For a second month in a row, British employment figures were superb – Claimant Count Charge showed that 32,900 got back to work, and also last month’s figure was upgraded. While this is normally good news for the currency, the delicate timing could turn it into a burden. Here’s why.
Also yesterday’s inflation figures came out stronger than expected. It seems that inflation is no longer limited to oil prices, but gathering pace elsewhere. This could be problematic for the economy, but Pound-positive. The employment numbers were definitely positive for the economy, but not necessarily for the Pound:
Claimant Count Charge, Britain’s first and foremost employment figure, released a few weeks after the months ends, was quite impressing once again. Similar to last month’s number, 32,900 people got back to work. And last month’s figure was upgraded – 40,100 people got back to work.
This figure, the reflection of the US Non-Farm Payrolls, is very impressive. It’s the biggest decline since 1997. Any country that sees an improvement in the job market sees its currency on the rise. More jobs mean more spending, a higher chance of inflation and a higher chance of a rate hike, making the currency attractive.
Well, the initial response of the Pound was indeed positive – GBP/USD jumped from 1.5380 to 1.5410 and later advanced up to 1.5440, higher than yesterday’s highs. But this didn’t last, and the pair fell back down.
Close elections in Britain
The delicate timing make this release problematic – the general elections are due on May 6th, two weeks time. Every economic indicator is highlighted by the three opposing parties.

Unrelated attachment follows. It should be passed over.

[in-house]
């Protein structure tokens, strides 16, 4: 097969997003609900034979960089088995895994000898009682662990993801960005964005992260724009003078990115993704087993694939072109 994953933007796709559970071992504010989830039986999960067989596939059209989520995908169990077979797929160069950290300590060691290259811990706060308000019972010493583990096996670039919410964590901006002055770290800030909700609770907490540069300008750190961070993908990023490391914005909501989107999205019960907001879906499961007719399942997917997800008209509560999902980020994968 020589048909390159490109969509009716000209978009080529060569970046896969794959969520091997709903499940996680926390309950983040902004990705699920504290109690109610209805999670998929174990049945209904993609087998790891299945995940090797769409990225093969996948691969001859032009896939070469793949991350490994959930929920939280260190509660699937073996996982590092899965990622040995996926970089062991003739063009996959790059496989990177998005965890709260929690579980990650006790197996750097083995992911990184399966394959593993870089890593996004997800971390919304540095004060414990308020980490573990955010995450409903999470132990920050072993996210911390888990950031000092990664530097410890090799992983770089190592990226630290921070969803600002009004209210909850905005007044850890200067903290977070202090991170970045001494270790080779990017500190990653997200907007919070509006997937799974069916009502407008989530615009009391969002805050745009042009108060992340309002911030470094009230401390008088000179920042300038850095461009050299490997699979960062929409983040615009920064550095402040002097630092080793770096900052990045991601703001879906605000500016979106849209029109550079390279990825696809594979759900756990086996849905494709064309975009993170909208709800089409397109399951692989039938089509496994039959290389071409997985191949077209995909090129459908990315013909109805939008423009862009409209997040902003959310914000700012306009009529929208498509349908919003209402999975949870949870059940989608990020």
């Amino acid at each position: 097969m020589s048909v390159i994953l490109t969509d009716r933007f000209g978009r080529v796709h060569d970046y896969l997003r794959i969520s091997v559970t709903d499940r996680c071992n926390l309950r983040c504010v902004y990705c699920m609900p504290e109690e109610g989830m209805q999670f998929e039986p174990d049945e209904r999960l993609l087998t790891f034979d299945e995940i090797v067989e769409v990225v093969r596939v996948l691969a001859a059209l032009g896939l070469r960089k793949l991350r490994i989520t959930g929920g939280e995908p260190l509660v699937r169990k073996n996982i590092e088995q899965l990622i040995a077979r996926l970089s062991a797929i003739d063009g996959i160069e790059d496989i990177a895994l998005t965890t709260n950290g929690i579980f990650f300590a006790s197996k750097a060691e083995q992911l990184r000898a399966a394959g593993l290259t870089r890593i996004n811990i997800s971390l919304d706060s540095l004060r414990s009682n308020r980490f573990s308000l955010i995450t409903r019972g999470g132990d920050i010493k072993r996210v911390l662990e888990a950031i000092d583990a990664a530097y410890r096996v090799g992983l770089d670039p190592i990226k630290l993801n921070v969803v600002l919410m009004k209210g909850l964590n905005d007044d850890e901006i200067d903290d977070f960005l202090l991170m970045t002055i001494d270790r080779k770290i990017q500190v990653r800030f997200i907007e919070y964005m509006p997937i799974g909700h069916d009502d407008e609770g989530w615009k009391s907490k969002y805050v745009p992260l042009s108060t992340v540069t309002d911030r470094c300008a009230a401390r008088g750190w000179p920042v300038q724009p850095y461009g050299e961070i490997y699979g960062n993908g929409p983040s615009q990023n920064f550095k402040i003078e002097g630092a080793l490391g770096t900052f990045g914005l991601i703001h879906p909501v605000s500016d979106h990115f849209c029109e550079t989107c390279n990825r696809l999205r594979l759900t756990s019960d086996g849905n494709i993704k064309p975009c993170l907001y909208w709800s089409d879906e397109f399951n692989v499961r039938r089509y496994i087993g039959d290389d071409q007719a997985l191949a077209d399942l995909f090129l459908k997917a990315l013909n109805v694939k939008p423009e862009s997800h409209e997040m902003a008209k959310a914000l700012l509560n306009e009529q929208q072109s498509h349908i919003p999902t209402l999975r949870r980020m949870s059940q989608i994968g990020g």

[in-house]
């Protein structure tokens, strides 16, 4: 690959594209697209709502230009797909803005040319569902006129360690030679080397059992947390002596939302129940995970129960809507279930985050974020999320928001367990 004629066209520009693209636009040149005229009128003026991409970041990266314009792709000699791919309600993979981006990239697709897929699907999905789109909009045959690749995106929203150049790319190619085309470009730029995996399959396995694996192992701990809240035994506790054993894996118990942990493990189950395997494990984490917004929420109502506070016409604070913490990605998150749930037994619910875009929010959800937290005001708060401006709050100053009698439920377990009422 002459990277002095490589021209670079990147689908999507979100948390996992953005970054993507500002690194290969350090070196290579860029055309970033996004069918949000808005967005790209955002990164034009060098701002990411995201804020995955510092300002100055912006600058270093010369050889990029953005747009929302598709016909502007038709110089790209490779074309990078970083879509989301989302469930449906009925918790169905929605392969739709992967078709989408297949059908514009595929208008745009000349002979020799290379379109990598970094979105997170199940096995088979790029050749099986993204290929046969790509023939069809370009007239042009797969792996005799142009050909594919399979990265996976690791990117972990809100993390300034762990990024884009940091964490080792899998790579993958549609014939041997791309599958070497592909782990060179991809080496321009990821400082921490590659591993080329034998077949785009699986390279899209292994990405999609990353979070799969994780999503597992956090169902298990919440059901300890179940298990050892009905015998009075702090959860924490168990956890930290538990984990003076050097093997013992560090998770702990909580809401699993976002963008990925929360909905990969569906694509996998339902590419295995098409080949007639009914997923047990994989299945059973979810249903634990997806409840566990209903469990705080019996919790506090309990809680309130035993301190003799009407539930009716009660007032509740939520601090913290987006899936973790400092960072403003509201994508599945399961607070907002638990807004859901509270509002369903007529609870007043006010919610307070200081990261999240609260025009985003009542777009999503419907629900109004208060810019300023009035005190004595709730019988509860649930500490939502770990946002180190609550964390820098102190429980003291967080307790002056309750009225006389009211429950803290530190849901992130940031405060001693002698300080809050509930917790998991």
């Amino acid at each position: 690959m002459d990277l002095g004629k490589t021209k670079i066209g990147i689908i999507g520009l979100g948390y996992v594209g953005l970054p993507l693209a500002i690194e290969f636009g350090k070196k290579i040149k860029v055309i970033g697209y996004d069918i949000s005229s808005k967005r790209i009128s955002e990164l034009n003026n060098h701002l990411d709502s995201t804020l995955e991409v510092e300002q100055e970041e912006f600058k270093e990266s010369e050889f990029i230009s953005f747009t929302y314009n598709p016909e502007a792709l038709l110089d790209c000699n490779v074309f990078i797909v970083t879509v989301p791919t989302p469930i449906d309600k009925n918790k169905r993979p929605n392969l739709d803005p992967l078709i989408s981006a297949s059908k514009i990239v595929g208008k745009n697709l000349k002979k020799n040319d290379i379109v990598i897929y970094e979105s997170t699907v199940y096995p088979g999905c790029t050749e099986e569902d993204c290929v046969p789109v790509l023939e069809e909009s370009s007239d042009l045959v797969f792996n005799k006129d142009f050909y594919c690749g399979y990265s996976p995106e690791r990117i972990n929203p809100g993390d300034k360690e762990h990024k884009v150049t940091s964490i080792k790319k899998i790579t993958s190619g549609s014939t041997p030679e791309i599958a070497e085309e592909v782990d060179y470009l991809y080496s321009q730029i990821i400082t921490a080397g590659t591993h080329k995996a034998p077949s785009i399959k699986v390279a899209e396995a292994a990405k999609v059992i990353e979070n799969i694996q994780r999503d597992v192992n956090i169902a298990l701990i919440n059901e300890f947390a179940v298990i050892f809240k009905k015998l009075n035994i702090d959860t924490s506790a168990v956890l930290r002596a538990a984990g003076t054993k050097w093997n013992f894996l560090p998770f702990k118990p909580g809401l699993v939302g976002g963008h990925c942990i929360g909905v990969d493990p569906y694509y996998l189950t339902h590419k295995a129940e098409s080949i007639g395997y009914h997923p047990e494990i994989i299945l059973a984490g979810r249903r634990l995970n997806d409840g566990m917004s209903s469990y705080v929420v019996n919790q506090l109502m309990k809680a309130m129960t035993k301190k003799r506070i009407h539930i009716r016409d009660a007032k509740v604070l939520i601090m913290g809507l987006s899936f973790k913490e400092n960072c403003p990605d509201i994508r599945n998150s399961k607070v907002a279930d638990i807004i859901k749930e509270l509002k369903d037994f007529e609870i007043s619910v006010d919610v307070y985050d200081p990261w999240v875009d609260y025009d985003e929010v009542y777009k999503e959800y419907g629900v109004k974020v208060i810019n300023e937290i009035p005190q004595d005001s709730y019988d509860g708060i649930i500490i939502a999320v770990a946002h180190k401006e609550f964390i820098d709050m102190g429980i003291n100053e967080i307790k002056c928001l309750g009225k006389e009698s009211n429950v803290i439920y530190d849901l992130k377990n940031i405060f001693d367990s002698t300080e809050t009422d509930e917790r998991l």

The first television debate was won by Nick Clegg – the leader of the small Liberal Democratic party. Following this debate, his party passed Gordon Brown’s ruling Labour Party in the polls. The Conservatives, led by James Cameron kept the lead, far enough for both rivals.
Many months ago, they were projected to replace Labour, but as the elections came close, the situation became more complicated, and fear of a hung parliament began looming on the Pound.
A parliament where no party has an absolute majority means that it’s hard to pass decision and manage the economy with full control. Each time that the parties got close in the polls, the political uncertainty took its toll on the Pound.
Employment figures – back wind for Brown
Labour, the ruling party since 1997 which fell to the third place in polls, can now mark a victory – these excellent employment figures belong to them. Brown will probably highlight these figures towards the elections. The other parties will try to ignore it, but the figures are too good.
Jobs are the most sensitive economic issue and they might erase some of the Tories’ lead, adding to the tension and to the fear of a hung parliament.
So, this is a rare case where excellent figures could hurt the currency.
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